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Study on Viking remains discovered in Ireland reveals a surprising twist on local ancestry

When one thinks of Vikings, the stereotypical Scandinavian image springs to mind – blonde hair, blue eyes and big beards, but a new study on Viking remains in Ireland has revealed surprising results regarding Irish ancestry.

According to the DNA analysis, published by Nature this week, the invaders who arrived on the Emerald Isle had dark hair instead, a trait that is most common in many Irish people today and can be traced back to Norway.

This probably explains why there are so many of my own family with dark hair; my wife and daughter have very dark hair and the pattern repeats itself in grandparents and great grandparents.

Reported in The Irish Post, the findings are “part of the largest-ever DNA analysis on Viking remains, looking at “genomes from three males and a female who were buried in Irish Viking burial grounds in Dublin and Galway”.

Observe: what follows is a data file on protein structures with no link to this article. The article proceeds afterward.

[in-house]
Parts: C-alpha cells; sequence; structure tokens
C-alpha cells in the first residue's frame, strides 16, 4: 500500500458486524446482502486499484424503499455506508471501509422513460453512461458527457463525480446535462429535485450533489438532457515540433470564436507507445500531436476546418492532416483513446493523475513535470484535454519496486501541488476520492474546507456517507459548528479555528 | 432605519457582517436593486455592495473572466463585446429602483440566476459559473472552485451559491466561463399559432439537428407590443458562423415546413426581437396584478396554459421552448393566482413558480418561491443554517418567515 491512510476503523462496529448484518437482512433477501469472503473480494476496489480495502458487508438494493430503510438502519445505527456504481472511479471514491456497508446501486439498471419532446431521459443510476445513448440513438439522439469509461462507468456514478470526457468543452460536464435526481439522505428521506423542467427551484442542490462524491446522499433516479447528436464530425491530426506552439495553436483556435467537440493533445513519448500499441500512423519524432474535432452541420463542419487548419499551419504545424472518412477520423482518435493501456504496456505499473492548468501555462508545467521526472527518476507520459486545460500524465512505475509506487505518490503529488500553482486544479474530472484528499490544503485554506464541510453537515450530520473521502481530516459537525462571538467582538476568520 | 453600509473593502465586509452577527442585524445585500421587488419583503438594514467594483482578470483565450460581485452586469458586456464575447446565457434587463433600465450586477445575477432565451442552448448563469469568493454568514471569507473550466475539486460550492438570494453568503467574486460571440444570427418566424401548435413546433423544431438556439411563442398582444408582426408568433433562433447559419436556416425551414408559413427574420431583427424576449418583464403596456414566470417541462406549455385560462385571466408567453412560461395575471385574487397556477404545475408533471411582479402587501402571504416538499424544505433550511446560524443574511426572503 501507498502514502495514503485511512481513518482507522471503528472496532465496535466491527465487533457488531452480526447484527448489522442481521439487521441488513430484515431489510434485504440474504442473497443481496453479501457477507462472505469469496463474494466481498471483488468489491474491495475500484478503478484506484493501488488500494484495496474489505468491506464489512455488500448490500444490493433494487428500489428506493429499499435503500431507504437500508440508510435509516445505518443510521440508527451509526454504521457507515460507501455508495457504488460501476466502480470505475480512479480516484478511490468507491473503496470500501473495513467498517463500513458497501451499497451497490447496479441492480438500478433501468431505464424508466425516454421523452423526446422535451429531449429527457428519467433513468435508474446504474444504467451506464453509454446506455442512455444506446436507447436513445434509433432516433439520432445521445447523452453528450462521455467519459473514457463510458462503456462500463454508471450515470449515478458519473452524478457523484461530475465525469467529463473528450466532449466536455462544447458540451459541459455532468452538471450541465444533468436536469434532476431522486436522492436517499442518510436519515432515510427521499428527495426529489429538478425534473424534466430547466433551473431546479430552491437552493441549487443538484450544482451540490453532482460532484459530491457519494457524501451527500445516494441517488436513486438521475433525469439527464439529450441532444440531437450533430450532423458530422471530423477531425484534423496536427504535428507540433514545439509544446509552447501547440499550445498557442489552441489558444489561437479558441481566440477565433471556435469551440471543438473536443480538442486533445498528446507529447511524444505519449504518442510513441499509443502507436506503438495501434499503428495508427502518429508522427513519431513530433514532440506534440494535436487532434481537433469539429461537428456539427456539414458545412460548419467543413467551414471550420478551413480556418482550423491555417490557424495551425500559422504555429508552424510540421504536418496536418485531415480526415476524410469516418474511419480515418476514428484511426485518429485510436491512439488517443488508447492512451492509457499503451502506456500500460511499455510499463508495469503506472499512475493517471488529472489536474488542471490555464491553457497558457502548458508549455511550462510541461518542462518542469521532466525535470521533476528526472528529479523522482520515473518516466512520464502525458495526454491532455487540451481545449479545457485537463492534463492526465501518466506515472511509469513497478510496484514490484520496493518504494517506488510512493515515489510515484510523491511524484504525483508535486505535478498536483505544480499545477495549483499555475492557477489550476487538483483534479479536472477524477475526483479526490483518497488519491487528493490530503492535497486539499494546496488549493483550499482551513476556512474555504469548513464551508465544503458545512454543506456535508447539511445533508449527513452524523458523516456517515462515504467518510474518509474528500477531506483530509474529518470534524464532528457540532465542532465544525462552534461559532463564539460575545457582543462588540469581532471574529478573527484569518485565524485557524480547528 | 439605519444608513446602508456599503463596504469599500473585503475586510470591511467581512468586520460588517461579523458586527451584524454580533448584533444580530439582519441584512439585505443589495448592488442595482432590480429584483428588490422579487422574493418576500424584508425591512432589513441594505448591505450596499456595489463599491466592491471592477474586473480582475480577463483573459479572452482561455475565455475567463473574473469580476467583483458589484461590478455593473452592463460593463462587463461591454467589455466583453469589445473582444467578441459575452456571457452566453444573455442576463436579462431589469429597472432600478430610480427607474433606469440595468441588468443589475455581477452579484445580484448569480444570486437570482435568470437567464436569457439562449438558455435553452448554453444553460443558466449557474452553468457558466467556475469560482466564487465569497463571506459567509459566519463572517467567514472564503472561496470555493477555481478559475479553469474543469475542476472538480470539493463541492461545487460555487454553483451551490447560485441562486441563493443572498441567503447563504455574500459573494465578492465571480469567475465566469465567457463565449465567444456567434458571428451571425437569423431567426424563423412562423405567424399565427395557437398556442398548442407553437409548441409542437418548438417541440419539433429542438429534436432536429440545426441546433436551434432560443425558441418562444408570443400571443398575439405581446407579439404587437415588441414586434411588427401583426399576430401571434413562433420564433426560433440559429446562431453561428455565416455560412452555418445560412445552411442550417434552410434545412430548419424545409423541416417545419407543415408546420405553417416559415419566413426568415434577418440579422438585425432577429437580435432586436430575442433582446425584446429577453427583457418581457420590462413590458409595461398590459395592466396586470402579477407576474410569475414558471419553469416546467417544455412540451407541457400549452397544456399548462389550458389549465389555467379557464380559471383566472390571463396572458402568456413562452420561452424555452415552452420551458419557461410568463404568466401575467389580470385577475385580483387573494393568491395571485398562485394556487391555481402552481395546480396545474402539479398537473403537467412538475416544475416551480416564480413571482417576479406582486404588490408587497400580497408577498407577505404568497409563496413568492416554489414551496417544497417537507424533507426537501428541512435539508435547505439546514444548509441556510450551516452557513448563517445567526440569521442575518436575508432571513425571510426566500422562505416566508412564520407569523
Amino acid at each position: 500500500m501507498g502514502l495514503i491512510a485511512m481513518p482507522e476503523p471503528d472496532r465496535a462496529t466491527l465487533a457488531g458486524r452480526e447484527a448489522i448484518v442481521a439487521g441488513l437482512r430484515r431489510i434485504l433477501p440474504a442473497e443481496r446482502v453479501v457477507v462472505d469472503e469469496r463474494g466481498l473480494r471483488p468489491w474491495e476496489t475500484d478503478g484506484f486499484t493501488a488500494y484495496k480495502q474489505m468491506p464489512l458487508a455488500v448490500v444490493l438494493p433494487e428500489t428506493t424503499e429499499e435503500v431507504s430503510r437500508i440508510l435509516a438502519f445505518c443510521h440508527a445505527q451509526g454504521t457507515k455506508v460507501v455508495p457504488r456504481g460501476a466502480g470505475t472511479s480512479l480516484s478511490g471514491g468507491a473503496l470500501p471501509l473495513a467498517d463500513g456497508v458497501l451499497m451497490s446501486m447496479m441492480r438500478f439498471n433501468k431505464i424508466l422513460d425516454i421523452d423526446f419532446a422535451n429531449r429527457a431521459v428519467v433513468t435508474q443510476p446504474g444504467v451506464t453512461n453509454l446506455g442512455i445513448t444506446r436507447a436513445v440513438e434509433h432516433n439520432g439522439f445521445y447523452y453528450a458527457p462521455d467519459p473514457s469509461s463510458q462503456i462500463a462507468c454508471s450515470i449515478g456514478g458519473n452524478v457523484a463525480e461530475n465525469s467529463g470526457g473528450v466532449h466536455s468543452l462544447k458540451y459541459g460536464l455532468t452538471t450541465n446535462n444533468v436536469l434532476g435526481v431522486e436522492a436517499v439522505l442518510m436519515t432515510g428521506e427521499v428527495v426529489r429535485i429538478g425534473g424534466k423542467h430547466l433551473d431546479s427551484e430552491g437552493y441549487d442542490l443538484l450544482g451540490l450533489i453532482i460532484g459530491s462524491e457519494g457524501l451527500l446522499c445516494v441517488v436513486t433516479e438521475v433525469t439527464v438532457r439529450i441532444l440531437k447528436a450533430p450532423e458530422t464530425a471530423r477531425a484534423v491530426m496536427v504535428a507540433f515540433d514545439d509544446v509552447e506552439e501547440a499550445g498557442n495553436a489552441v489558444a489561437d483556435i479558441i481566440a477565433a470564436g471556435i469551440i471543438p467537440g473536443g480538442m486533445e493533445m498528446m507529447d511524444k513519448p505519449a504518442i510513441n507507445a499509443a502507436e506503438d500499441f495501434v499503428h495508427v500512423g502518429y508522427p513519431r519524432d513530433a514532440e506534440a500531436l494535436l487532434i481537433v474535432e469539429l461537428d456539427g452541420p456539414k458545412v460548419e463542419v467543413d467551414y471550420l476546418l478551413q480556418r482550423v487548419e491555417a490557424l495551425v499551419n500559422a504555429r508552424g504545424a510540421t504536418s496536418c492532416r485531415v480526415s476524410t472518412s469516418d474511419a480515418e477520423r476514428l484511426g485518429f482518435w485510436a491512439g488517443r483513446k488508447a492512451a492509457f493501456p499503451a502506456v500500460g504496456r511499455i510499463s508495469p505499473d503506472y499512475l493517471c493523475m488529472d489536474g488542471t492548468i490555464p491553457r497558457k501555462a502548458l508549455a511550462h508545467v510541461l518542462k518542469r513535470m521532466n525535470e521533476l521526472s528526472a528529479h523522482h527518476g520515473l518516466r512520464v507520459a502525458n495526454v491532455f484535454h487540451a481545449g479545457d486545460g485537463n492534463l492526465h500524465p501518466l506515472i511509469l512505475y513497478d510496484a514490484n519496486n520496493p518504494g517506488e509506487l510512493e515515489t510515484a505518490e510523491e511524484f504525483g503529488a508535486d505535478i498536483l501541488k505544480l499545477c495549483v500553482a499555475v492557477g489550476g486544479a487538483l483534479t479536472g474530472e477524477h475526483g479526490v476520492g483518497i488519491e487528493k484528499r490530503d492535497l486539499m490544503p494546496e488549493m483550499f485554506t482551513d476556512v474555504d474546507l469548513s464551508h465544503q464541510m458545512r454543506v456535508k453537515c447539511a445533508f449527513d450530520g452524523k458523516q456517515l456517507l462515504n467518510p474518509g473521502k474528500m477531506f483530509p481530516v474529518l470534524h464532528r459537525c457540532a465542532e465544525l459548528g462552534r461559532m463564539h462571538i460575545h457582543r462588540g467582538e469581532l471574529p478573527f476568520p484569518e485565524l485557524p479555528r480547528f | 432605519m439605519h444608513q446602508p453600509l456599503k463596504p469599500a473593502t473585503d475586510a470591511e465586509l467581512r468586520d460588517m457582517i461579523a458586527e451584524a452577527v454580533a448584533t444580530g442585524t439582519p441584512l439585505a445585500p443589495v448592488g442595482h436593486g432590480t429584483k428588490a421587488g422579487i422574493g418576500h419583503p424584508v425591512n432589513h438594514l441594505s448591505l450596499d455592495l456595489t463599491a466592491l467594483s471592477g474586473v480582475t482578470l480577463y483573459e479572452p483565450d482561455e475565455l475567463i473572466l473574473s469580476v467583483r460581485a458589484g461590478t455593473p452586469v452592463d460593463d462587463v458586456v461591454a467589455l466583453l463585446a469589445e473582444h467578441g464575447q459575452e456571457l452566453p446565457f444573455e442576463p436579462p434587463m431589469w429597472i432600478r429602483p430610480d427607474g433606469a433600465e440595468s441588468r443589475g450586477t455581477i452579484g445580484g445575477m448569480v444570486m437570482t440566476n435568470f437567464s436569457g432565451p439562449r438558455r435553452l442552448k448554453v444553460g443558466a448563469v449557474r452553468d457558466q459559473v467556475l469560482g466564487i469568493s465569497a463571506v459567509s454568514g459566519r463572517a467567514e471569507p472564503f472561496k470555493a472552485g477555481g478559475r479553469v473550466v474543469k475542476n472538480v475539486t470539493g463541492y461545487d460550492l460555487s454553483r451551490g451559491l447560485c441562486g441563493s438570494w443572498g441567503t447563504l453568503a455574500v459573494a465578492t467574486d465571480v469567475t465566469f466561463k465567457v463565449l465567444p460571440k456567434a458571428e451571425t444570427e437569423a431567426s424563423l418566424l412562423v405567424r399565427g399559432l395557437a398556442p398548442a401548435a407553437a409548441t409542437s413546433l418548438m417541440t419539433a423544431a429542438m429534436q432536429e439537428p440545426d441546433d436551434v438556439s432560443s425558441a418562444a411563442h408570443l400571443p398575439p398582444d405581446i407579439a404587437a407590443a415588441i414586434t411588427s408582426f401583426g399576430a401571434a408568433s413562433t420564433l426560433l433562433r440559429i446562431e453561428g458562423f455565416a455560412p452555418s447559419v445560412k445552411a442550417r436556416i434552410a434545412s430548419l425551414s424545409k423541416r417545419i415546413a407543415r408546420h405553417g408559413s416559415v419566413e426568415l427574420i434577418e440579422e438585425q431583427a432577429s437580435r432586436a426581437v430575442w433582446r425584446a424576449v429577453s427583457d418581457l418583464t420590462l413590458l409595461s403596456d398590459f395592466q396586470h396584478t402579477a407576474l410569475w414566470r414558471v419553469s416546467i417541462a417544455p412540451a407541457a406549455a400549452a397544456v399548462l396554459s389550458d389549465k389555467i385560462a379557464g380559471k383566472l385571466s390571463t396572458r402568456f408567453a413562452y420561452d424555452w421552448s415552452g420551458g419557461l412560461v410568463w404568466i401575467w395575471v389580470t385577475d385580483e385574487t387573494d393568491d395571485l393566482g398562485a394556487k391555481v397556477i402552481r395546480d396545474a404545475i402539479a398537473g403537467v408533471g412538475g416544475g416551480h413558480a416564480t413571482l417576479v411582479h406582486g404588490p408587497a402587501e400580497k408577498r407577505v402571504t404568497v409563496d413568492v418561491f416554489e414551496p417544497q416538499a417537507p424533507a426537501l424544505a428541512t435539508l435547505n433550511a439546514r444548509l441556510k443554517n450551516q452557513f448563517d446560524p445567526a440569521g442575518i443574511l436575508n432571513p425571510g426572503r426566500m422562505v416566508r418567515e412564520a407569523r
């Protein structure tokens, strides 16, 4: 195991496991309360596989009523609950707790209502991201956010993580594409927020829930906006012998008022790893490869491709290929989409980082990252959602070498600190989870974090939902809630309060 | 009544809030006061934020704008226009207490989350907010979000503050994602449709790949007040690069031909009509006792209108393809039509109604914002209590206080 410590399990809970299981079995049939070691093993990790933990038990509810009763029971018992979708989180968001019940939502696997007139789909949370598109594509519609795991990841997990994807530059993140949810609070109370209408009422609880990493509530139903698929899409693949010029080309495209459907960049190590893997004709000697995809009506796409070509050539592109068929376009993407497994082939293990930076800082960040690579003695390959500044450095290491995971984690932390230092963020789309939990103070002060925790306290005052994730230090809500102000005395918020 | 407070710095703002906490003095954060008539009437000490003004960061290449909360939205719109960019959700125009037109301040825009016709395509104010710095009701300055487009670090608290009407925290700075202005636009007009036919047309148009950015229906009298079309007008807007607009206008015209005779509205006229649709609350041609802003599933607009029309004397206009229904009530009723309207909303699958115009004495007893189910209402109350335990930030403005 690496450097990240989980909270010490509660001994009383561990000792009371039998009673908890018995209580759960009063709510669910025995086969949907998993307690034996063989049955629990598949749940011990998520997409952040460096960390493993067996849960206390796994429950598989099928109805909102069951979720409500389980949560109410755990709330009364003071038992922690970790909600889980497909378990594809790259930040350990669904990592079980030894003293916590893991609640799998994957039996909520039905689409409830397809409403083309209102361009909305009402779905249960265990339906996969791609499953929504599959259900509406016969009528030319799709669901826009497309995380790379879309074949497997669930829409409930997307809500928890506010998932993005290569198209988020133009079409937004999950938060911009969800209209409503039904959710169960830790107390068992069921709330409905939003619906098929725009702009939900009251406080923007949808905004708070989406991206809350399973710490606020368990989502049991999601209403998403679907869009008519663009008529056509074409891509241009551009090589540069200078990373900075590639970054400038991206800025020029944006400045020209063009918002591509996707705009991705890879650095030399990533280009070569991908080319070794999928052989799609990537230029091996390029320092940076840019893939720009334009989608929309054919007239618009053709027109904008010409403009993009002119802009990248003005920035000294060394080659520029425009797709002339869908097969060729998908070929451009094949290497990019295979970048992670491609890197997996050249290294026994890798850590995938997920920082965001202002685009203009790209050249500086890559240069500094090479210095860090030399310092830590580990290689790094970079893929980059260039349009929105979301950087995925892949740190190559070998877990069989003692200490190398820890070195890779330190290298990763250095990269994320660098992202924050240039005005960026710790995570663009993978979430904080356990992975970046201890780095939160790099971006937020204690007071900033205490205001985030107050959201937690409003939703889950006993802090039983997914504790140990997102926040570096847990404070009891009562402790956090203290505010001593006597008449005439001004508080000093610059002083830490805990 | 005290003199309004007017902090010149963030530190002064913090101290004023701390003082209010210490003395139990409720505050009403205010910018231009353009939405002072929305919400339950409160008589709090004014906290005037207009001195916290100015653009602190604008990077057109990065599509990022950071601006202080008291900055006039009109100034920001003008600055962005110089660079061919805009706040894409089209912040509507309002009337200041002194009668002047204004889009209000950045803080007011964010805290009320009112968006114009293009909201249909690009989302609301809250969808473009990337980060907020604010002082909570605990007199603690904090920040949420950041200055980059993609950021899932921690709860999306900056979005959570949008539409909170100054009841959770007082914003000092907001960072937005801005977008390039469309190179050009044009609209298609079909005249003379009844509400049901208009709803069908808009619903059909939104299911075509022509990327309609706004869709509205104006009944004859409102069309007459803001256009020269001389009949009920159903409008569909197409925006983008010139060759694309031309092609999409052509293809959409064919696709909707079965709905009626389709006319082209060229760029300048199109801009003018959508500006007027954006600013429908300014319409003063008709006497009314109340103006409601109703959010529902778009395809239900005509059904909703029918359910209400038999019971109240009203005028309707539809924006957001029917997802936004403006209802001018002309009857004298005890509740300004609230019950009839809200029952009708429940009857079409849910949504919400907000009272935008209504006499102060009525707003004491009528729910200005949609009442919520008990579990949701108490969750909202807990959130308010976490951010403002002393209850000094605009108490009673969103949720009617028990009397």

The newspaper goes on to say that the six-year study also found that “while the Irish are descended largely from Norwegian Vikings, our closest neighbours in England were more strongly influenced by Danish settlers – and that the Viking World may have stretched as far as Asia”.

Do you have Irish ancestry? Have you or your siblings or parents got dark hair? There’s a small chance that you’re a descendant of the Vikings. Now that’s not something we expected to read today but there have long been rumours that these invaders came from Norway.

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